Willie Nile
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Willie Nile (Robert Noonan) is a New York singer-songwriter who was announced as the "next Dylan" in an era in which "next Dylans" in the USA were as common as "next big things" in Britain.

Willie Nile (Razor & Tie, 1980) collects songs composed between 1976 and 1980. Vagabond Moon, Across The River, That's The Reason, Sing Me A Song were not so much Dylan imitations as Byrds imitations. Nile heralded the folk-rock revival of the 1980s. Unfortunately, Golden Down (Razor & Tie, 1981) sounded like a collection of left-overs from the previous album, arranged by a rock band that completely missed the point of Nile's lyrical impetus and transformed it into a literal impetus (Les Champs Elysees).

After a ten-year hiatus, due to legal problems, Nile delivered another strong set of folk-rock ballads, Places I Have Never Been (Columbia, 1992), featuring cameos by Richard Thompson, Loudon Wainwright III, Roger McGuinn and others. Nile hasn't lost the vice of quoting Dylan and the Byrds on every other song, but Rite Of Spring, Cafe` Memphis, Don't Die, Everybody Needs A Hammer, Heaven Help The Lonely live up to their models.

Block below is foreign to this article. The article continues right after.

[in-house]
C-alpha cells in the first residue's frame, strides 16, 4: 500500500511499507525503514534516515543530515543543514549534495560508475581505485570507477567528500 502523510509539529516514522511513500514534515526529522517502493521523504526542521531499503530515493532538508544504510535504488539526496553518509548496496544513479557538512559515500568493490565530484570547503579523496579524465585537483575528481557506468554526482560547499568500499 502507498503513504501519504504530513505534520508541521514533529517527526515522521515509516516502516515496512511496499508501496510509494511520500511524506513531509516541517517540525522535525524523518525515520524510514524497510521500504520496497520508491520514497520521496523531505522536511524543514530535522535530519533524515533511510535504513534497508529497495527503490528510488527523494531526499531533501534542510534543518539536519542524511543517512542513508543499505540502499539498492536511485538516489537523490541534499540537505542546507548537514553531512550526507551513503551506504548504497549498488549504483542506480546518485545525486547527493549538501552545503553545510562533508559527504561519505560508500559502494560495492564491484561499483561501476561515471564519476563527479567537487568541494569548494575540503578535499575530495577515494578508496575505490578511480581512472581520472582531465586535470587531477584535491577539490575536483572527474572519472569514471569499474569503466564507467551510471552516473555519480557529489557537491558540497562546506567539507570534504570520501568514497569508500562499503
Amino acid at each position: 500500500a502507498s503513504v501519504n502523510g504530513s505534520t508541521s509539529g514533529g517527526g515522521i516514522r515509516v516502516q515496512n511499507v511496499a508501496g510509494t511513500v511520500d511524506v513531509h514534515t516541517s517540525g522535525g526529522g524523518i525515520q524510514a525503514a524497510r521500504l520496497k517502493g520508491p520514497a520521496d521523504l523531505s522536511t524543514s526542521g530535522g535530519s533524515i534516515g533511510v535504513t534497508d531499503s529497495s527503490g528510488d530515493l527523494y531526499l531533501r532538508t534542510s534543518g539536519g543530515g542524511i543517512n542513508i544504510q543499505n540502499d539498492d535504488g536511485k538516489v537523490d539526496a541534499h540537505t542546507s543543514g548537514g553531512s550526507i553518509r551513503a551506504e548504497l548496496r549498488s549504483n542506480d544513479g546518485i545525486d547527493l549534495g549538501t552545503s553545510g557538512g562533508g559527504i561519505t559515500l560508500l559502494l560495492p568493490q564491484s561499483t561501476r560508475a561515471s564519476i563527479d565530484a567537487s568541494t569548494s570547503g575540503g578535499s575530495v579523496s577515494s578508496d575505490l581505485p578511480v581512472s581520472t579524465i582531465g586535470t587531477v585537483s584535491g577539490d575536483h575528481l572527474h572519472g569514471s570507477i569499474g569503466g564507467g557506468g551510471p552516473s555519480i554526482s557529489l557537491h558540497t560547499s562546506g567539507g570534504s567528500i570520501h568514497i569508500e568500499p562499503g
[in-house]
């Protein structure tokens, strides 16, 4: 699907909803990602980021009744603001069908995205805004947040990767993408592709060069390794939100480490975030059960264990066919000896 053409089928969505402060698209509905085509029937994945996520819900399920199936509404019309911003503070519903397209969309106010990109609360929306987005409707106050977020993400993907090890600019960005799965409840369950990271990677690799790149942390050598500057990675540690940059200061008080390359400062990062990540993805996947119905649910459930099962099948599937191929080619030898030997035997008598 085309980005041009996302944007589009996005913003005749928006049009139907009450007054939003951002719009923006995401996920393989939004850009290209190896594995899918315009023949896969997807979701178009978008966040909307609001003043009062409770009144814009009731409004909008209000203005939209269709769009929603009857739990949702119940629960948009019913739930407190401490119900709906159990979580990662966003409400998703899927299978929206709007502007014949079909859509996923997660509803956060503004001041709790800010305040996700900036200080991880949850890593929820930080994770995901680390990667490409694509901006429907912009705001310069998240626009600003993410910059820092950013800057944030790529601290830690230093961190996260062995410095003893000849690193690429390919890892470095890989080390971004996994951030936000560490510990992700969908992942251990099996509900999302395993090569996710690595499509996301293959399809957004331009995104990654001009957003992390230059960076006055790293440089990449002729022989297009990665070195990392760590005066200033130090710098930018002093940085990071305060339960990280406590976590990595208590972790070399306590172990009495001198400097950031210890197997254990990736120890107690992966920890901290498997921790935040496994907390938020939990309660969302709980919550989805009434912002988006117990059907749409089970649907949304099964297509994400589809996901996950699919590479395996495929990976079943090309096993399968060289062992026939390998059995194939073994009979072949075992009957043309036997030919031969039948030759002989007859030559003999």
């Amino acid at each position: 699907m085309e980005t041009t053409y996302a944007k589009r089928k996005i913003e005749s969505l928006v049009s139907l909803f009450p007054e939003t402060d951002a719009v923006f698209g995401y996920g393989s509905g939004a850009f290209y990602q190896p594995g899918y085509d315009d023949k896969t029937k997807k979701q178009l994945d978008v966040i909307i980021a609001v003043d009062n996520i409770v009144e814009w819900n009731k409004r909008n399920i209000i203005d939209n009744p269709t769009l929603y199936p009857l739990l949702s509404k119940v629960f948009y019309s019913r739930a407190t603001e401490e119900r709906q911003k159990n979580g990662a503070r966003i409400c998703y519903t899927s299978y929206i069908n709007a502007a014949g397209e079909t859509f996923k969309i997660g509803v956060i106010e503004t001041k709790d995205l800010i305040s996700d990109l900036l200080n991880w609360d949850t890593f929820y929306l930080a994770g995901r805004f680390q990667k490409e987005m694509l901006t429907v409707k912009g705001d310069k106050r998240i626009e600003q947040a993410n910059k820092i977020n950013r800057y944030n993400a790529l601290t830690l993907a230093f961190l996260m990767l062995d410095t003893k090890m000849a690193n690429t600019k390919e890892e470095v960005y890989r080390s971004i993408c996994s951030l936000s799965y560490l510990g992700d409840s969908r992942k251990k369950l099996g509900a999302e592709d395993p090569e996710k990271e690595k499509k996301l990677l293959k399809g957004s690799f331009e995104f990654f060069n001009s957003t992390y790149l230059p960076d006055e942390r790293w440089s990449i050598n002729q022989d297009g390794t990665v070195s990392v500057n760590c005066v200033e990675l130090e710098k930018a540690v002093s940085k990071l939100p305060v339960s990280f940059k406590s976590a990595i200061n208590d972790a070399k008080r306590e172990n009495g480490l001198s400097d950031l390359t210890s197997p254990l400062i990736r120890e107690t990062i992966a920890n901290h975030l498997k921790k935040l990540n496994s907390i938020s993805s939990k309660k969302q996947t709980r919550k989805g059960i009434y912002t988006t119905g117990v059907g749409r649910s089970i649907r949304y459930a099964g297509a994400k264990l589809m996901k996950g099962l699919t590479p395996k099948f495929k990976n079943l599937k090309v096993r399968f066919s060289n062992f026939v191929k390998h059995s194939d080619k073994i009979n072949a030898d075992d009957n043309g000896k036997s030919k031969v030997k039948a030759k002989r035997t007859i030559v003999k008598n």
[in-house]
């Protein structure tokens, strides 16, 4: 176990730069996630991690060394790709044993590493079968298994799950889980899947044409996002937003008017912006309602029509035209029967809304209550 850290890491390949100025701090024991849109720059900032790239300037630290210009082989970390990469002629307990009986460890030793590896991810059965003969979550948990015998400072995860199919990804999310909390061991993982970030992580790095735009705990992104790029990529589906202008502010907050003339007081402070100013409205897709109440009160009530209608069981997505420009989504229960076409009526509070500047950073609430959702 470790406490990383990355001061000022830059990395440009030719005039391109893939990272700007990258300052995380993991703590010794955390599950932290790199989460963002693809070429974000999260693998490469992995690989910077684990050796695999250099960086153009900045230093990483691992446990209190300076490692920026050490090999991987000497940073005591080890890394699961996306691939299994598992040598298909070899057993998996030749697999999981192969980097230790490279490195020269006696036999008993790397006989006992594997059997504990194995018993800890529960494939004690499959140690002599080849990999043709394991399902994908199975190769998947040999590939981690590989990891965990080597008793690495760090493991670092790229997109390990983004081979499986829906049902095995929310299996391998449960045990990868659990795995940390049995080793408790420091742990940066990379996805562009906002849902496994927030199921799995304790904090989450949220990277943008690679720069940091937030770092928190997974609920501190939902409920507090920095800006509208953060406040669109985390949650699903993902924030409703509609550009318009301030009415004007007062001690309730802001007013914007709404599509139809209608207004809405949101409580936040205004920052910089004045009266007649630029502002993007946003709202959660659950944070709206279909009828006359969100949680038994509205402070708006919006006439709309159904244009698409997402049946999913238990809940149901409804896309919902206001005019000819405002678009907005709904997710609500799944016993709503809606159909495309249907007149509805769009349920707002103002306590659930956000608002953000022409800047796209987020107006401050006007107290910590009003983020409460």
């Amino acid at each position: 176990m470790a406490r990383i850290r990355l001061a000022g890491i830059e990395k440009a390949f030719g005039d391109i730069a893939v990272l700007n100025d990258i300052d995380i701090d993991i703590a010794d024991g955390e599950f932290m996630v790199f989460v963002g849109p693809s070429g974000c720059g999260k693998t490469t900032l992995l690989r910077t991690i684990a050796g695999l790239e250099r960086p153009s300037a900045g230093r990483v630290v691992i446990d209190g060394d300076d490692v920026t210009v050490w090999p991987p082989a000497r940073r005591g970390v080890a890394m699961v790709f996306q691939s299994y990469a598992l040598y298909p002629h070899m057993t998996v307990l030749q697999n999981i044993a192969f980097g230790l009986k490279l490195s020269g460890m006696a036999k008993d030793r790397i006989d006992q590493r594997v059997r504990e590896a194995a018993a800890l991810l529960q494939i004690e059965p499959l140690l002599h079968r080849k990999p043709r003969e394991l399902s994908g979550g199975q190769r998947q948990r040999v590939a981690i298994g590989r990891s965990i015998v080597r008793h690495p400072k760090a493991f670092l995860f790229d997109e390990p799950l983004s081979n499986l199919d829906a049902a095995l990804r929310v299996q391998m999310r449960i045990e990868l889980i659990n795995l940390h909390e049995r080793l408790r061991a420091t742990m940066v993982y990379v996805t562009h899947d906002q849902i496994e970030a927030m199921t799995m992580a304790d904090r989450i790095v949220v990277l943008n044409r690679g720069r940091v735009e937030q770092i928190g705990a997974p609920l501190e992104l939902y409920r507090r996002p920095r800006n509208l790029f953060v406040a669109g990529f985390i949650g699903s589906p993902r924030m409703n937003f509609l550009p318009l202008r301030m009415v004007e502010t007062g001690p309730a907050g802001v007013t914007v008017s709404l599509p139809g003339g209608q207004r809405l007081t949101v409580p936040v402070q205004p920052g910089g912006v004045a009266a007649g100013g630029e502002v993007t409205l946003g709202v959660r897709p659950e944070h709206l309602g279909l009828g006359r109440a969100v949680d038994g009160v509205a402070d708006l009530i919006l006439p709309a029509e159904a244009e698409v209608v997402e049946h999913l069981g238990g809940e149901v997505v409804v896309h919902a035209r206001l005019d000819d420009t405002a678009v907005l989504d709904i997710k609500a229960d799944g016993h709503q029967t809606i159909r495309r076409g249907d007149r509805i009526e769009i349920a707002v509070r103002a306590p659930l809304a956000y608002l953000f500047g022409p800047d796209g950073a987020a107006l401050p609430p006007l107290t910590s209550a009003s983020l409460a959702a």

Nile disappeared agains from the scenes after the EP Hard Times in America (Polaris, 1992), that contains the title-track and Seeds of a Revolution.

It took seven more years for Beautiful Wreck Of The World (River House, 1999) to see the light. Nile has become a powerful rocker, and the material runs the gamut from blues-rock to almost punk-rock. On top of the strong instrumental backing and driving rhythm, Nile delivers touching, harrowing and rousing stories of his times (On The Road To Calvary, You Gotta Be a Buddha, Bread Alone, Every Time The World Turns Around, Beautiful Wreck Of The World).

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